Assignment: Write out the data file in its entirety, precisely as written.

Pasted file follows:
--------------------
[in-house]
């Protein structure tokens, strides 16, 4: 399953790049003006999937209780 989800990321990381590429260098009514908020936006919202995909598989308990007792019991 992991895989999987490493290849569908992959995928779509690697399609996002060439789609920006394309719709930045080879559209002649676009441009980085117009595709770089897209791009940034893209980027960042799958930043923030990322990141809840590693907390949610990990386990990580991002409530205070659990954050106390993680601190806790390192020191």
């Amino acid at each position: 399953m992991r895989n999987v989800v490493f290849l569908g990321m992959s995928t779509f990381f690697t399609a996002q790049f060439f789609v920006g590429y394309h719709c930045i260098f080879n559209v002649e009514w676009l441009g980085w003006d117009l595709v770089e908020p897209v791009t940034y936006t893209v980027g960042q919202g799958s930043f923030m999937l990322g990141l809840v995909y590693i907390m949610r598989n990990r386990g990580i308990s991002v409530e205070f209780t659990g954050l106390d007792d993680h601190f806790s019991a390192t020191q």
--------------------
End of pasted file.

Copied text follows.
[in-house]
């Protein structure tokens, strides 16, 4: 399953790049003006999937209780 989800990321990381590429260098009514908020936006919202995909598989308990007792019991 992991895989999987490493290849569908992959995928779509690697399609996002060439789609920006394309719709930045080879559209002649676009441009980085117009595709770089897209791009940034893209980027960042799958930043923030990322990141809840590693907390949610990990386990990580991002409530205070659990954050106390993680601190806790390192020191």
């Amino acid at each position: 399953m992991r895989n999987v989800v490493f290849l569908g990321m992959s995928t779509f990381f690697t399609a996002q790049f060439f789609v920006g590429y394309h719709c930045i260098f080879n559209v002649e009514w676009l441009g980085w003006d117009l595709v770089e908020p897209v791009t940034y936006t893209v980027g960042q919202g799958s930043f923030m999937l990322g990141l809840v995909y590693i907390m949610r598989n990990r386990g990580i308990s991002v409530e205070f209780t659990g954050l106390d007792d993680h601190f806790s019991a390192t020191q």